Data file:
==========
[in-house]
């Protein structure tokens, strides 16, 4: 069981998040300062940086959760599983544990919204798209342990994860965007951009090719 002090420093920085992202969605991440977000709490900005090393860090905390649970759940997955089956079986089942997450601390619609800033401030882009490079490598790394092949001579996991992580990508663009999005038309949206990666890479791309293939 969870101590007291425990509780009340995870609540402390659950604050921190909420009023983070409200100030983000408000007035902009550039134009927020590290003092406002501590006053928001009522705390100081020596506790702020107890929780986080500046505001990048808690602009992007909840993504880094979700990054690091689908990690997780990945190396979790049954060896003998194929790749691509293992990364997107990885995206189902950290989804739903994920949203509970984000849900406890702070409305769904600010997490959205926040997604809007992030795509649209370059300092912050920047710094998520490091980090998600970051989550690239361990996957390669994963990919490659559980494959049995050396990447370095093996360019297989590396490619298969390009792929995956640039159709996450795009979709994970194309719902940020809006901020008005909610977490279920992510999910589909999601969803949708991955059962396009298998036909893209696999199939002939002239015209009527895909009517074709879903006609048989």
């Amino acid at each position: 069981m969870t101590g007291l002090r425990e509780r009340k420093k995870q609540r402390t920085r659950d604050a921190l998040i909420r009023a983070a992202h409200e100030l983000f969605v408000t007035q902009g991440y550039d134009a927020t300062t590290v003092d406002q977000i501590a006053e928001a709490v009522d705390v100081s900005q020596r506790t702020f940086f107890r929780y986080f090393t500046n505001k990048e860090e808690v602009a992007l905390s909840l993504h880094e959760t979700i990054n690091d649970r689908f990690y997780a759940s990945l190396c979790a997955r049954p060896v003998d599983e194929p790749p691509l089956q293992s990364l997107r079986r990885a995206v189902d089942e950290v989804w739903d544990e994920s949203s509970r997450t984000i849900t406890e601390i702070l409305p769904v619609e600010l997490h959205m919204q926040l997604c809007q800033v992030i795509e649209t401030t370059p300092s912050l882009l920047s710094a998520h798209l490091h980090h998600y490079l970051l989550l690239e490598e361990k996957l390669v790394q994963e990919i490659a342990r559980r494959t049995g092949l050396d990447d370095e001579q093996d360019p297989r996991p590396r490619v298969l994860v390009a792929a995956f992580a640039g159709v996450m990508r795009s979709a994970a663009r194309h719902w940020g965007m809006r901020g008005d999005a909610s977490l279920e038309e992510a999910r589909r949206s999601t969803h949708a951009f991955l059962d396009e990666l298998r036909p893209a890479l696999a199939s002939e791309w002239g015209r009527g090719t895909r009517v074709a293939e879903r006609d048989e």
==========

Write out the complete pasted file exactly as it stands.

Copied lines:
[in-house]
């Protein structure tokens, strides 16, 4: 069981998040300062940086959760599983544990919204798209342990994860965007951009090719 002090420093920085992202969605991440977000709490900005090393860090905390649970759940997955089956079986089942997450601390619609800033401030882009490079490598790394092949001579996991992580990508663009999005038309949206990666890479791309293939 969870101590007291425990509780009340995870609540402390659950604050921190909420009023983070409200100030983000408000007035902009550039134009927020590290003092406002501590006053928001009522705390100081020596506790702020107890929780986080500046505001990048808690602009992007909840993504880094979700990054690091689908990690997780990945190396979790049954060896003998194929790749691509293992990364997107990885995206189902950290989804739903994920949203509970984000849900406890702070409305769904600010997490959205926040997604809007992030795509649209370059300092912050920047710094998520490091980090998600970051989550690239361990996957390669994963990919490659559980494959049995050396990447370095093996360019297989590396490619298969390009792929995956640039159709996450795009979709994970194309719902940020809006901020008005909610977490279920992510999910589909999601969803949708991955059962396009298998036909893209696999199939002939002239015209009527895909009517074709879903006609048989």
């Amino acid at each position: 069981m969870t101590g007291l002090r425990e509780r009340k420093k995870q609540r402390t920085r659950d604050a921190l998040i909420r009023a983070a992202h409200e100030l983000f969605v408000t007035q902009g991440y550039d134009a927020t300062t590290v003092d406002q977000i501590a006053e928001a709490v009522d705390v100081s900005q020596r506790t702020f940086f107890r929780y986080f090393t500046n505001k990048e860090e808690v602009a992007l905390s909840l993504h880094e959760t979700i990054n690091d649970r689908f990690y997780a759940s990945l190396c979790a997955r049954p060896v003998d599983e194929p790749p691509l089956q293992s990364l997107r079986r990885a995206v189902d089942e950290v989804w739903d544990e994920s949203s509970r997450t984000i849900t406890e601390i702070l409305p769904v619609e600010l997490h959205m919204q926040l997604c809007q800033v992030i795509e649209t401030t370059p300092s912050l882009l920047s710094a998520h798209l490091h980090h998600y490079l970051l989550l690239e490598e361990k996957l390669v790394q994963e990919i490659a342990r559980r494959t049995g092949l050396d990447d370095e001579q093996d360019p297989r996991p590396r490619v298969l994860v390009a792929a995956f992580a640039g159709v996450m990508r795009s979709a994970a663009r194309h719902w940020g965007m809006r901020g008005d999005a909610s977490l279920e038309e992510a999910r589909r949206s999601t969803h949708a951009f991955l059962d396009e990666l298998r036909p893209a890479l696999a199939s002939e791309w002239g015209r009527g090719t895909r009517v074709a293939e879903r006609d048989e």